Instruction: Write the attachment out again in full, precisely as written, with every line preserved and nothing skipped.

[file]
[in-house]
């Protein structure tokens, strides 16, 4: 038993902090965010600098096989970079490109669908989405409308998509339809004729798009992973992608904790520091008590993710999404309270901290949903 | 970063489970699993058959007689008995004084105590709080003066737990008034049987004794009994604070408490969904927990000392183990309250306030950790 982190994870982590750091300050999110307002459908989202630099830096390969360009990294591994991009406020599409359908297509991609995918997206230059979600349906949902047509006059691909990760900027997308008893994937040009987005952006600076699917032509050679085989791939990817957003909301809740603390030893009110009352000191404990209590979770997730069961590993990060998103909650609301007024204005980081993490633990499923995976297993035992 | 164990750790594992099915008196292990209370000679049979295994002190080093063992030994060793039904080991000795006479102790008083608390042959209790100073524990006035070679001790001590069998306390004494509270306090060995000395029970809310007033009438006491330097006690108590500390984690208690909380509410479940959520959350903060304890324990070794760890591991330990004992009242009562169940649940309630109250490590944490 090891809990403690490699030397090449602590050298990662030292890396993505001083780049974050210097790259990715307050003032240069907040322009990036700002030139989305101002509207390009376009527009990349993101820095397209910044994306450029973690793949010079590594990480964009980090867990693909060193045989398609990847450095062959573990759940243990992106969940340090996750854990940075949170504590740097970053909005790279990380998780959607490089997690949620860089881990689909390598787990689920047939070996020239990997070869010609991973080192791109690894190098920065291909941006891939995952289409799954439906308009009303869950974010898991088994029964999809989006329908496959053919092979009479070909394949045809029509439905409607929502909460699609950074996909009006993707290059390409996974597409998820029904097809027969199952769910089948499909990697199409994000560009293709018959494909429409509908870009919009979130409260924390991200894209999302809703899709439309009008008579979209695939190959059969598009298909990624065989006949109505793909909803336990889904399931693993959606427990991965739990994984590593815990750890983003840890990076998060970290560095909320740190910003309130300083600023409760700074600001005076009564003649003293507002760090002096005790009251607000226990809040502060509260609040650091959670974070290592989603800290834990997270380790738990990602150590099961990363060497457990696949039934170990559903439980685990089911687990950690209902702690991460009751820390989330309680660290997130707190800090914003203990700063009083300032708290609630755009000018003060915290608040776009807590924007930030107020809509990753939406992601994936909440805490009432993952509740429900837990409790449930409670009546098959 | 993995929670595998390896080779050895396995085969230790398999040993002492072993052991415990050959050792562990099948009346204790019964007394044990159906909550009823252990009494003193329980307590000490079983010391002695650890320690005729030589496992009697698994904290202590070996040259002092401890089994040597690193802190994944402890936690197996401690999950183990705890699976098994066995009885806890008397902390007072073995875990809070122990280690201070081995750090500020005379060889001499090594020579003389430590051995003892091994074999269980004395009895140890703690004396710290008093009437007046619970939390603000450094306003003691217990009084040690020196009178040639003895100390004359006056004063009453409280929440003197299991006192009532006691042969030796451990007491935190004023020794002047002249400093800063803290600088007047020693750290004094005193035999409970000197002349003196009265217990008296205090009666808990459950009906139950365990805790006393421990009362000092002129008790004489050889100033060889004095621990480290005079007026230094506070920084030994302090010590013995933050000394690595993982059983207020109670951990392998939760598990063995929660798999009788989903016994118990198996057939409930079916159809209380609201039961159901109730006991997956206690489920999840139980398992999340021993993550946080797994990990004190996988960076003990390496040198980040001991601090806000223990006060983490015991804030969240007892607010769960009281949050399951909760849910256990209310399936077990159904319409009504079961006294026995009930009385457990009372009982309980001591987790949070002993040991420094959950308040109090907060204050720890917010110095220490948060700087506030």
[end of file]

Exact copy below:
[in-house]
């Protein structure tokens, strides 16, 4: 038993902090965010600098096989970079490109669908989405409308998509339809004729798009992973992608904790520091008590993710999404309270901290949903 | 970063489970699993058959007689008995004084105590709080003066737990008034049987004794009994604070408490969904927990000392183990309250306030950790 982190994870982590750091300050999110307002459908989202630099830096390969360009990294591994991009406020599409359908297509991609995918997206230059979600349906949902047509006059691909990760900027997308008893994937040009987005952006600076699917032509050679085989791939990817957003909301809740603390030893009110009352000191404990209590979770997730069961590993990060998103909650609301007024204005980081993490633990499923995976297993035992 | 164990750790594992099915008196292990209370000679049979295994002190080093063992030994060793039904080991000795006479102790008083608390042959209790100073524990006035070679001790001590069998306390004494509270306090060995000395029970809310007033009438006491330097006690108590500390984690208690909380509410479940959520959350903060304890324990070794760890591991330990004992009242009562169940649940309630109250490590944490 090891809990403690490699030397090449602590050298990662030292890396993505001083780049974050210097790259990715307050003032240069907040322009990036700002030139989305101002509207390009376009527009990349993101820095397209910044994306450029973690793949010079590594990480964009980090867990693909060193045989398609990847450095062959573990759940243990992106969940340090996750854990940075949170504590740097970053909005790279990380998780959607490089997690949620860089881990689909390598787990689920047939070996020239990997070869010609991973080192791109690894190098920065291909941006891939995952289409799954439906308009009303869950974010898991088994029964999809989006329908496959053919092979009479070909394949045809029509439905409607929502909460699609950074996909009006993707290059390409996974597409998820029904097809027969199952769910089948499909990697199409994000560009293709018959494909429409509908870009919009979130409260924390991200894209999302809703899709439309009008008579979209695939190959059969598009298909990624065989006949109505793909909803336990889904399931693993959606427990991965739990994984590593815990750890983003840890990076998060970290560095909320740190910003309130300083600023409760700074600001005076009564003649003293507002760090002096005790009251607000226990809040502060509260609040650091959670974070290592989603800290834990997270380790738990990602150590099961990363060497457990696949039934170990559903439980685990089911687990950690209902702690991460009751820390989330309680660290997130707190800090914003203990700063009083300032708290609630755009000018003060915290608040776009807590924007930030107020809509990753939406992601994936909440805490009432993952509740429900837990409790449930409670009546098959 | 993995929670595998390896080779050895396995085969230790398999040993002492072993052991415990050959050792562990099948009346204790019964007394044990159906909550009823252990009494003193329980307590000490079983010391002695650890320690005729030589496992009697698994904290202590070996040259002092401890089994040597690193802190994944402890936690197996401690999950183990705890699976098994066995009885806890008397902390007072073995875990809070122990280690201070081995750090500020005379060889001499090594020579003389430590051995003892091994074999269980004395009895140890703690004396710290008093009437007046619970939390603000450094306003003691217990009084040690020196009178040639003895100390004359006056004063009453409280929440003197299991006192009532006691042969030796451990007491935190004023020794002047002249400093800063803290600088007047020693750290004094005193035999409970000197002349003196009265217990008296205090009666808990459950009906139950365990805790006393421990009362000092002129008790004489050889100033060889004095621990480290005079007026230094506070920084030994302090010590013995933050000394690595993982059983207020109670951990392998939760598990063995929660798999009788989903016994118990198996057939409930079916159809209380609201039961159901109730006991997956206690489920999840139980398992999340021993993550946080797994990990004190996988960076003990390496040198980040001991601090806000223990006060983490015991804030969240007892607010769960009281949050399951909760849910256990209310399936077990159904319409009504079961006294026995009930009385457990009372009982309980001591987790949070002993040991420094959950308040109090907060204050720890917010110095220490948060700087506030």